The Covid-19 vaccine is one of the most pressing issues of our times, and because it’s so new and we are all being encouraged by governments and health authorities worldwide to take it, everyone has questions.

To help ease minds and fill these gaps of knowledge, we invited two experts, vaccine specialist Dr. Ronald Ellis and virologist Dr. Ella Sklar, to take part in a Zoom webinar with ISRAEL21c Editor Nicky Blackburn to discuss the vaccine, and what it means for us and for the world.

Questions poured in. And because we couldn’t answer all of them during the webinar, our two experts generously agreed to answer the questions in writing.

You can find the questions and answers below. To view the full webinar, please scroll down.

  1. If everyone wore proper masks, would there be a need to get vaccinated? And if the majority get vaccinated and the rest wore masks, would that suffice?

Regular surgical masks do not give full protection and you can still get infected. It is also not reasonable to assume that people will wear masks all the time. Wearing masks and following social distancing measures can significantly lower transmission. Thus, if the vast majority will get vaccinated and the rest will follow the rules, we will be in a very good shape. If everyone will be vaccinated, we will be in even better shape!

  1. Does nutrition play a role in the severity of the symptoms?

There is no currently known clear association. Nevertheless, it is reasonable to assume that if you are in a generally good shape, your body will be able to better fight the disease – as well as most other diseases.

  1. Have any certain groups of people been found to be less affected by the virus?

There have been several studies pointing at different groups. None of these were large enough or convincing enough to reach a scientific consensus. Most studies agree that children typically get less severe disease.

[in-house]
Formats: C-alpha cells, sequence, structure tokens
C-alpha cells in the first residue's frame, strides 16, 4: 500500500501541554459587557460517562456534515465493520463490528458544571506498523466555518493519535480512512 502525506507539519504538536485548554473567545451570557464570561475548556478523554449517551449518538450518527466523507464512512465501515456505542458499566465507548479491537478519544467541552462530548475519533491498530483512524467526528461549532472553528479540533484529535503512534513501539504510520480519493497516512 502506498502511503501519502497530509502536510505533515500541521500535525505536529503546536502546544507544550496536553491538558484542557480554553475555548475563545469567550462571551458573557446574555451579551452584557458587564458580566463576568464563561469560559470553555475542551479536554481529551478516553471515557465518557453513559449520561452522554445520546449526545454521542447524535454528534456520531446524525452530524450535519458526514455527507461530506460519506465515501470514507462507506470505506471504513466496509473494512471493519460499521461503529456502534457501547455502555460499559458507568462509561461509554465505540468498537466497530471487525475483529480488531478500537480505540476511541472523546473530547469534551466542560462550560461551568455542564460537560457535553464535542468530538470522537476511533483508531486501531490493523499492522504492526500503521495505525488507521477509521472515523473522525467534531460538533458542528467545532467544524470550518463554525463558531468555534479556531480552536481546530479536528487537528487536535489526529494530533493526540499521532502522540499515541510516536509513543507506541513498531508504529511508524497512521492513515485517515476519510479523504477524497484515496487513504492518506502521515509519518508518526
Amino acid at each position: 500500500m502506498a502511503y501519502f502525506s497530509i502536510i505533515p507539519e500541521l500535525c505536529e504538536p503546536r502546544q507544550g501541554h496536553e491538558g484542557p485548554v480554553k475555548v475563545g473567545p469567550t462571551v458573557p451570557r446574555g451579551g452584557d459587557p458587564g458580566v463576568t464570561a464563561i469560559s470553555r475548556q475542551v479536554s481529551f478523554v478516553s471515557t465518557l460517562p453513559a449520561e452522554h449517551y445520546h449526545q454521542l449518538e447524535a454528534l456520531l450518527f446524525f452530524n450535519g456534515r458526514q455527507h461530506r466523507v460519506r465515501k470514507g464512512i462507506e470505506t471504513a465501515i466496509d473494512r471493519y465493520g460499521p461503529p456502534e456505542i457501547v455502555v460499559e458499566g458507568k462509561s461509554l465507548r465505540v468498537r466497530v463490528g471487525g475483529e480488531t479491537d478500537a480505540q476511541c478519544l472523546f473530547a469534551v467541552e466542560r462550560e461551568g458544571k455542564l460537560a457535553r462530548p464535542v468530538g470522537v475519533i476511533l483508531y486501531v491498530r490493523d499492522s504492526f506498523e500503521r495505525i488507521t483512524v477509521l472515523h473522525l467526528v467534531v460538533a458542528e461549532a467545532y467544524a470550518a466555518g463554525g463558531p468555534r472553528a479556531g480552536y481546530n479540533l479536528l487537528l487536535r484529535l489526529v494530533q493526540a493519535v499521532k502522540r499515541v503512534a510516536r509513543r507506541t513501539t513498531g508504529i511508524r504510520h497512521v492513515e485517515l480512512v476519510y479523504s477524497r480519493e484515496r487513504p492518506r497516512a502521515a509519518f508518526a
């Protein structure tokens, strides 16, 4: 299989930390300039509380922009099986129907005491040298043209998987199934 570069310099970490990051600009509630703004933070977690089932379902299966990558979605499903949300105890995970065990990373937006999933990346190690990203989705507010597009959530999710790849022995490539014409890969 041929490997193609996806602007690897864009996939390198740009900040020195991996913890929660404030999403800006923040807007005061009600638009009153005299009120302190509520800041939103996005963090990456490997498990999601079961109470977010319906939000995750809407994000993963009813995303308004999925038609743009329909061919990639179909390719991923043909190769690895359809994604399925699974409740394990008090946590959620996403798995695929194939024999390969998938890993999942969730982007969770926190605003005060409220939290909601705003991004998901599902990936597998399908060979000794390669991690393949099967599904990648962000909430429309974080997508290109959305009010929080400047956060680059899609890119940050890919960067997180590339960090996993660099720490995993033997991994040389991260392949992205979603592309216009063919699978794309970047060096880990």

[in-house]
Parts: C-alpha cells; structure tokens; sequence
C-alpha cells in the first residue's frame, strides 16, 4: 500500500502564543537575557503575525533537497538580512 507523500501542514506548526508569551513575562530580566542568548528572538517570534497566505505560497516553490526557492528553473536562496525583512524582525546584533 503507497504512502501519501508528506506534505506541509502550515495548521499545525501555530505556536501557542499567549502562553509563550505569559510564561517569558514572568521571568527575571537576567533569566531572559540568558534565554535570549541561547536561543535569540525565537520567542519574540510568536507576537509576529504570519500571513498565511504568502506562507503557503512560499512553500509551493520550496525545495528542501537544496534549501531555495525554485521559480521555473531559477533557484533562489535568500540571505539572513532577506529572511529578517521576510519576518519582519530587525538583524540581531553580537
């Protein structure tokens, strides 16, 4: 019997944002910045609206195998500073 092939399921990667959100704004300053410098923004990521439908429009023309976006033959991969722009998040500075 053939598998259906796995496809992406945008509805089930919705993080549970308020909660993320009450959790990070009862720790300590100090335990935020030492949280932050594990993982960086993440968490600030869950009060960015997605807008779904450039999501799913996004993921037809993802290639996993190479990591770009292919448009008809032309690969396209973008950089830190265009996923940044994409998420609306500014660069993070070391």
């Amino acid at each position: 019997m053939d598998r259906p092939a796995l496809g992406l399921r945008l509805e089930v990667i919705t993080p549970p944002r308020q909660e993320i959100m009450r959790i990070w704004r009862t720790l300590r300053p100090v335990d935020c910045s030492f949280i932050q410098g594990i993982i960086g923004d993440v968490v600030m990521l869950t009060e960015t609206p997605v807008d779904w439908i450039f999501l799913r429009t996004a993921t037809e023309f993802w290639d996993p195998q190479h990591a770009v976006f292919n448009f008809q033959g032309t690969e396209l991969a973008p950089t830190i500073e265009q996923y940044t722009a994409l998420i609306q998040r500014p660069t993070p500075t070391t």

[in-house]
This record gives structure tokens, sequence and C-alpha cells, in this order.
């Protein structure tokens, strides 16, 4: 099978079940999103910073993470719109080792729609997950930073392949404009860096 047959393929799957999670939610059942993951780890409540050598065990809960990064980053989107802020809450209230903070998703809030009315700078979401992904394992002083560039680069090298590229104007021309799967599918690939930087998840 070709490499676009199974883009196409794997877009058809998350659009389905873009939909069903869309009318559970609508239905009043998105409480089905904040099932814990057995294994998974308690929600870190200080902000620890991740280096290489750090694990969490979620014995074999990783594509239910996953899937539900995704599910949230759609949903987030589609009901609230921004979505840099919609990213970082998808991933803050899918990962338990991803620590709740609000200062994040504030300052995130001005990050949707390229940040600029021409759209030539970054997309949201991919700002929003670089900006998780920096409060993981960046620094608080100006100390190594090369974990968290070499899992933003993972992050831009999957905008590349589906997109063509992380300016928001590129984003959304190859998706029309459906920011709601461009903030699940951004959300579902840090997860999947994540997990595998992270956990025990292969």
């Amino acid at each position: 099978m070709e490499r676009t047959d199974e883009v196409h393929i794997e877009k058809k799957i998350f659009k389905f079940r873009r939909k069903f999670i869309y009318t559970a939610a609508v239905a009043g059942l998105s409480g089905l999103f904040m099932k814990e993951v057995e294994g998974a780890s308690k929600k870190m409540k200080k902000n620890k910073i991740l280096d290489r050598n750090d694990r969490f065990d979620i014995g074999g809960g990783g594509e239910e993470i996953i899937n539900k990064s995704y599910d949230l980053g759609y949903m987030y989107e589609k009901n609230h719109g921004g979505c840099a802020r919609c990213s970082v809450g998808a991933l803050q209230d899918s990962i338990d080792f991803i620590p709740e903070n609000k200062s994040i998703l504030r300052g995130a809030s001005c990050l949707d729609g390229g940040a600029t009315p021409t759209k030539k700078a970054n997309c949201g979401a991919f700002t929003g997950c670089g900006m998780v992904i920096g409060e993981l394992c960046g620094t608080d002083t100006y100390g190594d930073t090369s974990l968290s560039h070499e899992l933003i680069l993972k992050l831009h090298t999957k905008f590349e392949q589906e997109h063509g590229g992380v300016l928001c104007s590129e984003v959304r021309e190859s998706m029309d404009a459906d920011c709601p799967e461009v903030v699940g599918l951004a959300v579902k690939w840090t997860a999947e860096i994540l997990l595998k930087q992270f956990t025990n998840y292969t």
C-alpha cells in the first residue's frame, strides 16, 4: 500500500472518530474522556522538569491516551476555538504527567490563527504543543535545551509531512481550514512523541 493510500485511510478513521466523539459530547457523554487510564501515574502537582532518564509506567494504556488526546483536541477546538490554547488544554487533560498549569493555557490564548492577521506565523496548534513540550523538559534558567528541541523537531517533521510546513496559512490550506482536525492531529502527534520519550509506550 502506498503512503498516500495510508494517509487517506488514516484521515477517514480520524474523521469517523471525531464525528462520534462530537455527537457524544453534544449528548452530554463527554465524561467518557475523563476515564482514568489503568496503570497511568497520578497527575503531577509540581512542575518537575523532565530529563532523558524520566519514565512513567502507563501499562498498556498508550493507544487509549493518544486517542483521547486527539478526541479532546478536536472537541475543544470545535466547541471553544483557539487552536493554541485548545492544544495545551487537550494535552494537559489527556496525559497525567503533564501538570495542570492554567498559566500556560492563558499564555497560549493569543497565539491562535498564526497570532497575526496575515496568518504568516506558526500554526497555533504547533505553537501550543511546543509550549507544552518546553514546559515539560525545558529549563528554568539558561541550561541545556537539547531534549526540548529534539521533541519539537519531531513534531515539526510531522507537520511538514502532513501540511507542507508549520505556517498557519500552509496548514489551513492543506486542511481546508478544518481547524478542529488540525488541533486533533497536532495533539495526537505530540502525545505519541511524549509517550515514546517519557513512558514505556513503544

1. I would like to know if, as a vaccinated senior, I can hug my grandchildren (14 and younger) and spend time with them indoors with all of us wearing a mask. Can we eat together?

The vaccine does not prevent infection; it prevents disease and hospitalization. Also, it does not provide 100% protection from disease. Thus, it would be best to still be careful as much as possible and postpone hugging those not in your immediate household until the prevalence of virus declines to a much lower level.

  1. I am vaccinated, but my four-year-old is around other kids in the playground and wears a basic cloth mask. Can she give it to me? Or to non-vaccinated friends that are masked or unmasked? Her school does surveillance testing but not of the kids younger than five!

Yes, she can. As we mentioned in the webinar and above, the vaccine does not prevent infection; rather, it prevents disease and hospitalization. If you wear a mask and follow social distancing measures, you will significantly reduce the risk.